How to Prevent The Top 10 OSHA Violations

Do you want to know the secret to avoiding OSHA fines? Put the systems and support in place to prevent violations in the first place. With the support of software, digitization, and automation, your employees have all the tools they need to carry out the proper safety protocols right at their fingertips. Redlist has a long list of features that can be configured to fit your specific needs, but today we’ll cover how it can help you prevent the top 10 OSHA violations.

1. Exit Routes and Maintenance Safeguards

Keeping all exit routes clear by ensuring no materials or equipment are left in the way, even temporarily, is best covered in your safety training and supported through proper signage. However, this OSHA violation includes having your emergency safeguards like sprinkler systems, alarms, and fire doors functional and able to perform at all times. These systems are rarely used, which is a good thing, but that means they aren’t top of mind for preventive maintenance. Setting a recurring inspection, as well as a timeline for probable replacement based on the average lifespan of the system, will enable your safety team to keep these systems in proper working order at all times.

2. Lockout/Tagout Energy Control

Protecting employees from unexpected energization of equipment while servicing isn’t as simple as just having an energy control plan for every piece of equipment or machinery that ever needs maintenance. In an asset-heavy industry, that’s a lot for anyone to remember. With Redlist, you have the peace of mind that your entire inventory of assets that need a lockout/tagout energy control plan is covered. You can digitize step-by-step guides to walk employees through the lockout/tagout procedures and capture their digital sign-off to ensure that the equipment is properly de-energized every time maintenance is performed. Additionally, OSHA requires employers to inspect these procedures at least once per year, which can be set up and tracked through Redlist to easily record your inspection reports in case of an OSHA inspection.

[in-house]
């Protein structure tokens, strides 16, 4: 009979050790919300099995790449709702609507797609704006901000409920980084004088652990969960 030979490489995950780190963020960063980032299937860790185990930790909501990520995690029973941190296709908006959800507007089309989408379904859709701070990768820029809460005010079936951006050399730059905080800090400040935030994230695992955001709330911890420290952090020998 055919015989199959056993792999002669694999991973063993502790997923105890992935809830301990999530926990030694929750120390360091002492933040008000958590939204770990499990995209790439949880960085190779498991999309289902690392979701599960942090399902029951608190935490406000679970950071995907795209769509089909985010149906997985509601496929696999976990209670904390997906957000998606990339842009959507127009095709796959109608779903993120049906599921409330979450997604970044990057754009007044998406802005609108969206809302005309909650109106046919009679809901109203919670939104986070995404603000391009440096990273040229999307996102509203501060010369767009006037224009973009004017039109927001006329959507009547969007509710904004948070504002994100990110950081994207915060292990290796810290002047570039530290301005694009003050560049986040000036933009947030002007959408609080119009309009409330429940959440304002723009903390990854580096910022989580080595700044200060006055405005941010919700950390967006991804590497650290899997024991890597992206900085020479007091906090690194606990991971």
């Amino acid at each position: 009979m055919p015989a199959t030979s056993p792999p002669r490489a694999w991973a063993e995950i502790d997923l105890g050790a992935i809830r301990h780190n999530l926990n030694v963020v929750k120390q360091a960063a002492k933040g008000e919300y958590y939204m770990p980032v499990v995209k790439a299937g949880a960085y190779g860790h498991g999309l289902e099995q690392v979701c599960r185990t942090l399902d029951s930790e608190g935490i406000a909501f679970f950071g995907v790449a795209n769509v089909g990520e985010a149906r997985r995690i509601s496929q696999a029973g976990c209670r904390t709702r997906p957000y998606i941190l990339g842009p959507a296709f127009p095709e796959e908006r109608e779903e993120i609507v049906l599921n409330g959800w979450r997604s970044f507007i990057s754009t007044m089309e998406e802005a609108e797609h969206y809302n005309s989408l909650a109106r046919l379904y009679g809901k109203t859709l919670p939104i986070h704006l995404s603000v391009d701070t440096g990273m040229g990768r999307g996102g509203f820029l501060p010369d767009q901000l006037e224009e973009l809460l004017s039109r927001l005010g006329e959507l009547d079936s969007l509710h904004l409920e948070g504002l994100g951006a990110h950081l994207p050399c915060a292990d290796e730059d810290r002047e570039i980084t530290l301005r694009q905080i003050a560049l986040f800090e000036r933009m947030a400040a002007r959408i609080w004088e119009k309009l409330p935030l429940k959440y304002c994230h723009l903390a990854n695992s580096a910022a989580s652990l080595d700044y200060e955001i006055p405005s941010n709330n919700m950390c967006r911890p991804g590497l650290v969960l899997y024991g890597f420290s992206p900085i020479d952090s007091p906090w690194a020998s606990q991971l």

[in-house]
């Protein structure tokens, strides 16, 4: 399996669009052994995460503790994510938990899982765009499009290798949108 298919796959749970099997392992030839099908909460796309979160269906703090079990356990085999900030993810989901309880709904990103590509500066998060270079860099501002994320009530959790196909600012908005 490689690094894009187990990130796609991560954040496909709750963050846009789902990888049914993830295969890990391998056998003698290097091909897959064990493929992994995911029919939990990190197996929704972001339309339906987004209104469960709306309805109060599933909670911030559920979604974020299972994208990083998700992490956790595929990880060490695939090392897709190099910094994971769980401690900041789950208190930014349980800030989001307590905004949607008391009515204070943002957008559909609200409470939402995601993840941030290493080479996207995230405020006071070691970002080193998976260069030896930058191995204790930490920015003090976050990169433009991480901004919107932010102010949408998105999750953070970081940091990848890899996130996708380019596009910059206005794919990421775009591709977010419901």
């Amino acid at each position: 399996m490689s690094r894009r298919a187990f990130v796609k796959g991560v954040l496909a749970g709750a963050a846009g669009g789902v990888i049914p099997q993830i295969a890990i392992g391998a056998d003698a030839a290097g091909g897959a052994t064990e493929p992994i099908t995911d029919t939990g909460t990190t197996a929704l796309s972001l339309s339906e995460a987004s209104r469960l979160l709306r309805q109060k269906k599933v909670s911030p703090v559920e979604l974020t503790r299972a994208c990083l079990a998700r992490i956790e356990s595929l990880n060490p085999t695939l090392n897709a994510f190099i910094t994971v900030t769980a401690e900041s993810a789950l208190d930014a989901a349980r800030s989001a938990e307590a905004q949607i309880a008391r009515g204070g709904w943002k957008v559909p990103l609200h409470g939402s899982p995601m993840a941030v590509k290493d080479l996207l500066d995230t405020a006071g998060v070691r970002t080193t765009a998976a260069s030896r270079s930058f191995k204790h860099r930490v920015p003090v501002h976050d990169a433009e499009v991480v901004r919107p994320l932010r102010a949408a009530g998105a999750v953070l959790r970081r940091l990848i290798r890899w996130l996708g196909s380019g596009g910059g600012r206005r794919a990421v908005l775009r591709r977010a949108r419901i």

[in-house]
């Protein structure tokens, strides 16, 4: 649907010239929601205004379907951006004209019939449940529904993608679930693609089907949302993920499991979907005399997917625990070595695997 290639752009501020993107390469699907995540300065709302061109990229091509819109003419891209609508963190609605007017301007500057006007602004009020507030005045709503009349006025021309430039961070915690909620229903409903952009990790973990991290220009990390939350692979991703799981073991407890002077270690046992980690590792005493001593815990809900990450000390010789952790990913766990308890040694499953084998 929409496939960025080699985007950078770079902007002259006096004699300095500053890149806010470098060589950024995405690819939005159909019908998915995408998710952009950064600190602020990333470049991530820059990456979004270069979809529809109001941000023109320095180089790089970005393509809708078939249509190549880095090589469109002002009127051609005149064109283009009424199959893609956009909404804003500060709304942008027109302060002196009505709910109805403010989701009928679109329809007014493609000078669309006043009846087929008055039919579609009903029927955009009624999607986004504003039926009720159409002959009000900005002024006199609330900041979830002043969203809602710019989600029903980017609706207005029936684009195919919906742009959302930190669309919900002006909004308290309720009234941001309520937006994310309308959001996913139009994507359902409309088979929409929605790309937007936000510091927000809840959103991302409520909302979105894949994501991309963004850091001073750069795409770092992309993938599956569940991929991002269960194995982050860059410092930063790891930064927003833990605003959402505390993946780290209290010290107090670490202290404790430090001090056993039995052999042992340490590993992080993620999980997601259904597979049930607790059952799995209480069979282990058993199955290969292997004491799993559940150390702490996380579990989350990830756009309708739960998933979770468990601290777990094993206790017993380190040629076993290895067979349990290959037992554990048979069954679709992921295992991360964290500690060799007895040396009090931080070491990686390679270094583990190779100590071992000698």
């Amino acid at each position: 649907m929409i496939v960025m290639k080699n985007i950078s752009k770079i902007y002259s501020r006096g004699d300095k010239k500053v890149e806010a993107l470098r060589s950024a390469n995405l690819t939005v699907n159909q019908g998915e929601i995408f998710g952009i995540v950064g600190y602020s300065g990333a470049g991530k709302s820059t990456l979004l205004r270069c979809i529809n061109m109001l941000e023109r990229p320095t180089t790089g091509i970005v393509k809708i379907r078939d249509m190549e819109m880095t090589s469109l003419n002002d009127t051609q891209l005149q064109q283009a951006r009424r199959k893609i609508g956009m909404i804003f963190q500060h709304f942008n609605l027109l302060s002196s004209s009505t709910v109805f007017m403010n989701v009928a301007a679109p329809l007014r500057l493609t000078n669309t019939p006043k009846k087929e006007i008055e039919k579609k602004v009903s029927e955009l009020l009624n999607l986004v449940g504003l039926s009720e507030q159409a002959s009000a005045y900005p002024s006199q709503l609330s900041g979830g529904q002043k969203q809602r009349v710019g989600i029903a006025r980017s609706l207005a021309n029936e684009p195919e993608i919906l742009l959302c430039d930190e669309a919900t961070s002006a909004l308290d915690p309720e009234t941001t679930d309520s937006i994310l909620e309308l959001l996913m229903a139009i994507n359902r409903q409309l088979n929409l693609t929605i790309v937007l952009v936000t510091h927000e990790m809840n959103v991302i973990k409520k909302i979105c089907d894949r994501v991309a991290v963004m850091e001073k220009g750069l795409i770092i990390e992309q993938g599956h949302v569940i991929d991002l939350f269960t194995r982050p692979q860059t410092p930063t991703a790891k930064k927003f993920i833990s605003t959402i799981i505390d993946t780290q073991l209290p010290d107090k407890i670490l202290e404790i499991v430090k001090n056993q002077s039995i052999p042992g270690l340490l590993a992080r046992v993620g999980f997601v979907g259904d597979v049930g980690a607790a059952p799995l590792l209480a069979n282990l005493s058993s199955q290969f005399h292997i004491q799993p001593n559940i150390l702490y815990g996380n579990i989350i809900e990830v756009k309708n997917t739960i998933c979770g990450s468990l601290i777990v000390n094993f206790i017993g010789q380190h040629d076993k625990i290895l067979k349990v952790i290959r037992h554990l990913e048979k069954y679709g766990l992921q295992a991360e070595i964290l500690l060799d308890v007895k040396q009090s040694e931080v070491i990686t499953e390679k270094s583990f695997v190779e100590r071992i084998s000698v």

3 and 4. Guarding Requirements

Guarding requirements are covered by a couple of different OSHA regulations based on what the guarding is for. The first part being protection from hazards caused by points of operation, ingoing nip points, flying chips and sparks, and rotating parts. Part two involves guarding all kinds of power transmission belts, flywheels, belts, ropes, train drives, chains and sprockets, pulleys, horizontal belts and ropes, overhead horizontal belts, and vertical and inclined belts. Providing the appropriate safeguards may seem like a one-and-done step, but do you have a checklist or system in place to make sure this is done for every new asset? Redlist can assist in making sure this is done for new assets and also when preventive maintenance is performed. These guards are often removed for maintenance and accidentally left off, leaving your employees exposed to these hazards and you exposed to an OSHA violation. This is handled by simply adding steps to the preventive maintenance program to remind and ensure that the guards are replaced.

5. Electrical Equipment and Training

When it comes to electricity and electrical equipment, the list of possible OSHA violations is quite long. You have to ensure that the equipment is installed properly, remains free from recognized hazards, is used according to manufacturer instructions, all unused openings are closed, all disconnecting means and circuits are clearly labeled, sufficient space is provided for operation and maintenance, very specific training requirements are met, and the list goes on. It would be impossible for you or a supervisor to always be on hand to make sure all safety precautions are met when this equipment is used. Instead, you can provide all of your expert guidance once when setting up your software and be there for every employee at any time.